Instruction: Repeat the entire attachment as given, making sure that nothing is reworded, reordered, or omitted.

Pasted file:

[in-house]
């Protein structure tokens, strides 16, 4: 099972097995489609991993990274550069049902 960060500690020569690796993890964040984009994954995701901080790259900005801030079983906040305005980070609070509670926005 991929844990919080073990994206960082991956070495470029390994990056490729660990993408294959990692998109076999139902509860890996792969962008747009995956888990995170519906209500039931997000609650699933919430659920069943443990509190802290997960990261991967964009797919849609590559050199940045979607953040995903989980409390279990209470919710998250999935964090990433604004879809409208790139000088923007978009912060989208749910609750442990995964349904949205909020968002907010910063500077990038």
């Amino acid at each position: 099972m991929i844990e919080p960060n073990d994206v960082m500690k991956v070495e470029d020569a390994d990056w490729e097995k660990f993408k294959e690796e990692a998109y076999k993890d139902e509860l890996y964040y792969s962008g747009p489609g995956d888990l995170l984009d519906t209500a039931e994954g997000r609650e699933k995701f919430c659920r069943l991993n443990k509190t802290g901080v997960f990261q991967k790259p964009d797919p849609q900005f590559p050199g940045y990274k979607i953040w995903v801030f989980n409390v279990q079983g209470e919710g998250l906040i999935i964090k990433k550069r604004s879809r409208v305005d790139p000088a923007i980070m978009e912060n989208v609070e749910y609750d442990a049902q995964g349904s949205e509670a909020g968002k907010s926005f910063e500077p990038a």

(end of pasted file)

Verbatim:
[in-house]
């Protein structure tokens, strides 16, 4: 099972097995489609991993990274550069049902 960060500690020569690796993890964040984009994954995701901080790259900005801030079983906040305005980070609070509670926005 991929844990919080073990994206960082991956070495470029390994990056490729660990993408294959990692998109076999139902509860890996792969962008747009995956888990995170519906209500039931997000609650699933919430659920069943443990509190802290997960990261991967964009797919849609590559050199940045979607953040995903989980409390279990209470919710998250999935964090990433604004879809409208790139000088923007978009912060989208749910609750442990995964349904949205909020968002907010910063500077990038």
């Amino acid at each position: 099972m991929i844990e919080p960060n073990d994206v960082m500690k991956v070495e470029d020569a390994d990056w490729e097995k660990f993408k294959e690796e990692a998109y076999k993890d139902e509860l890996y964040y792969s962008g747009p489609g995956d888990l995170l984009d519906t209500a039931e994954g997000r609650e699933k995701f919430c659920r069943l991993n443990k509190t802290g901080v997960f990261q991967k790259p964009d797919p849609q900005f590559p050199g940045y990274k979607i953040w995903v801030f989980n409390v279990q079983g209470e919710g998250l906040i999935i964090k990433k550069r604004s879809r409208v305005d790139p000088a923007i980070m978009e912060n989208v609070e749910y609750d442990a049902q995964g349904s949205e509670a909020g968002k907010s926005f910063e500077p990038a």